"Kills" is one of those terms I hear mathematicians use surprisingly often. The other one is "this guy." I never really understood the prevalence of either. – Qiaochu Yuan May 6 '10 at 7:38
"Guy" is a pretty standard English colloquialism for "person"; combine this with humans' tendency to anthropomorphize and this usage is understandable. (Though we shouldn't anthropomorphize mathematical objects, because they hate that.) – Nate Eldredge May 6 '10 at 14:51
In the only lecture I saw by David Goss he started with "guy", quickly went to something like "uncanny fellow" and then stayed with "sucker" for most of the talk. I don't know what those poor Drinfeld modules had done to him the day before :-) – Peter Arndt May 19 '10 at 12:24

The following false belief enjoyed a certain success in the '70. (See R.S.Palais, Critical point theory and the minimax principle for an account.)

A second countable, Hausdorff, Banach manifold is paracompact.

Regular is necessary, otherwise there are counterexamples!

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By googling one sees that each of the following statements has a significant number of believers:

(1) the vector space {0} has no basis,

(2) the empty set is a basis of {0} by convention,

(3) the statements "{0} has no basis" and "the empty set is a basis of {0}" are equivalent,

(4) the statements "{0} has no basis" and "the empty set is a basis of {0}" are NOT equivalent,

(5) the statement "the empty set is a basis of {0}" is an immediate consequence of the definitions of the terms involved.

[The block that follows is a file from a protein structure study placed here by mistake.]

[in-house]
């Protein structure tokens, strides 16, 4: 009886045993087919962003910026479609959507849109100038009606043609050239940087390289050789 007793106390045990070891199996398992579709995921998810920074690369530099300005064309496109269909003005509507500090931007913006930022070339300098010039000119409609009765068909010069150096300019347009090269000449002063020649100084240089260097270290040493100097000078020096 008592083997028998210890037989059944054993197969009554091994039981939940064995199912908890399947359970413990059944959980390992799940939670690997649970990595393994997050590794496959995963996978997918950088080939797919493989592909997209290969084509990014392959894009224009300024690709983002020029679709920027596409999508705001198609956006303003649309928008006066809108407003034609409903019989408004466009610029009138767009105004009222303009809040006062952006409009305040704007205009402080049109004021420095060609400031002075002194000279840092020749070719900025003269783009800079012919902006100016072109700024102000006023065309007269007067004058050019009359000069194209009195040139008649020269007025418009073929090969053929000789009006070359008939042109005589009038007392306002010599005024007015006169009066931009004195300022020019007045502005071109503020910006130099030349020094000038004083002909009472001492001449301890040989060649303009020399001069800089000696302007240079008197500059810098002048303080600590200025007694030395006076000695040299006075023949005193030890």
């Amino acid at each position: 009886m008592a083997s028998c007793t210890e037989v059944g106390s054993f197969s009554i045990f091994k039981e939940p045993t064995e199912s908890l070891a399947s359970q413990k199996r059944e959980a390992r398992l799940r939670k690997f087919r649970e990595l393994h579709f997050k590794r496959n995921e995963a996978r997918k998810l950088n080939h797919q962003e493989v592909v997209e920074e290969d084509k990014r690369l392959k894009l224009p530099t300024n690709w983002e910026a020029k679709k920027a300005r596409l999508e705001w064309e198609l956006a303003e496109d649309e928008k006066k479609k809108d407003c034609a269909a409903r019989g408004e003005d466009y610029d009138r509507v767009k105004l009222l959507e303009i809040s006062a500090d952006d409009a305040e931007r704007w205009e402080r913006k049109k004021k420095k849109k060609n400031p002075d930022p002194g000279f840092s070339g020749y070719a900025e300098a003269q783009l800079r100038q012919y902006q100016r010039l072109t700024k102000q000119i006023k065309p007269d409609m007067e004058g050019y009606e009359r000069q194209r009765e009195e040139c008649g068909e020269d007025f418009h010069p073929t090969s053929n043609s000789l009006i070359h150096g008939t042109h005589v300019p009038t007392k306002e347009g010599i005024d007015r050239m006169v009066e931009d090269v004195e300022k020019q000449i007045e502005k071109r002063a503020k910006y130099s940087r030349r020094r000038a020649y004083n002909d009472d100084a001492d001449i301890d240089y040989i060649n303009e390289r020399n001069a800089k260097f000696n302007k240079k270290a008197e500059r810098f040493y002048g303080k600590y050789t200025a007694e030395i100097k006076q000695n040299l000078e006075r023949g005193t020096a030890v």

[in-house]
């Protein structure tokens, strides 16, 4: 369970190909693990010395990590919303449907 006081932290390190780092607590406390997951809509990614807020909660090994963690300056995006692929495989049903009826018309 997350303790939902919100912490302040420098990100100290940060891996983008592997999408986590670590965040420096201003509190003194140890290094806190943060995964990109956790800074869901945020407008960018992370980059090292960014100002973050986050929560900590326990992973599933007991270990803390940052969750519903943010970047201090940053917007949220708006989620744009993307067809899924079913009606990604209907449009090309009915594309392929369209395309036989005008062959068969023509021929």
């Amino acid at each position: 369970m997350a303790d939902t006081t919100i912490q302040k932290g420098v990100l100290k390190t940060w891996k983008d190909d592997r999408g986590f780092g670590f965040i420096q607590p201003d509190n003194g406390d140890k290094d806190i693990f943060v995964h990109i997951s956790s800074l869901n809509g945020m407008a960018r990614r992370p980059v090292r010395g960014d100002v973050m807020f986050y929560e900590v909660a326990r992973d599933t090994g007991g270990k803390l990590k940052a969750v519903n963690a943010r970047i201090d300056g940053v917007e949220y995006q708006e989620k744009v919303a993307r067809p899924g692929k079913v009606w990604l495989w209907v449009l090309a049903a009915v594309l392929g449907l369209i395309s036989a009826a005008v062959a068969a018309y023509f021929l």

I think that we'll all agree that the 5 beliefs are not ALL true. My personal religion is to believe in (4) and (5). I don't think I'll ever understand the arguments in favor of (1), (2) or (3).

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I feel like there are a lot of areas in mathematics in which the empty set is interpreted in a certain way (for example, the empty product is one, the empty sum is zero, the empty set has one map into any non-empty set, etc). Given each of these particular situations locally, I might agree that it is a convention in each case. However, given the ubiquity of such "conventions," one might think that there is a uniform description of what the empty set really "means" in these contexts. If this becomes the case, then I might argue for (5), which would follow from this conception of the empty set. – David Corwin Jul 7 '10 at 23:48
Given that the free space on the empty set is the zero space (high-fallutin general nonsense-maximizing proof: free-ification is a left adjoint => it is cocontinuous => takes initials to initials + the initial vector space is the zero space and the initial set is the empty set), and that for free spaces $F(X)$, $X$ is a basis, I would definitely say (4) and (5). – G. Rodrigues Jul 22 '10 at 13:39
I think one can chase the controversy here down a little further, to the statement: "the sum of the empty set is 0". I think most people who accept this then accept (5). – Peter LeFanu Lumsdaine Sep 27 '10 at 2:59
I don't see how anybody could use language such that (3) is true and (4) is false. After that, it is up to how the terms are defined, but (of course!) I agree that (5) is the way to go here. – Toby Bartels Apr 4 '11 at 9:13
At least, $\{0\}$ is a vector space. I have seen "a vector space has at least two elements" from a professional mathematician. – user11235 Apr 10 '11 at 21:28

A common belief of students in real analysis is that if $$ \lim_{x\to x_0}f(x,y_0),\qquad\lim_{y\to y_0}f(x_0,y) $$ exist and are both equal to $l$, then the function has limit $l$ in $(x_0,y_0)$. It is easly to show counter-examples. More difficult is to show that also the belief $$ \lim_{t\to 0}f(x_0+ht,y_0+kt)=l,\quad\forall\;(h,k)\neq(0,0)\quad\Rightarrow\quad\lim_{(x,y)\to(x_0,y_0)}f(x,y)=l $$ is false. For completeness's sake (presumably anybody who ever taught calculus has seen it, but it's easily forgotten) the standard counterexample is $$ f(x,y)=\frac{xy^2}{x^2+y^4} $$ at $(0,0$).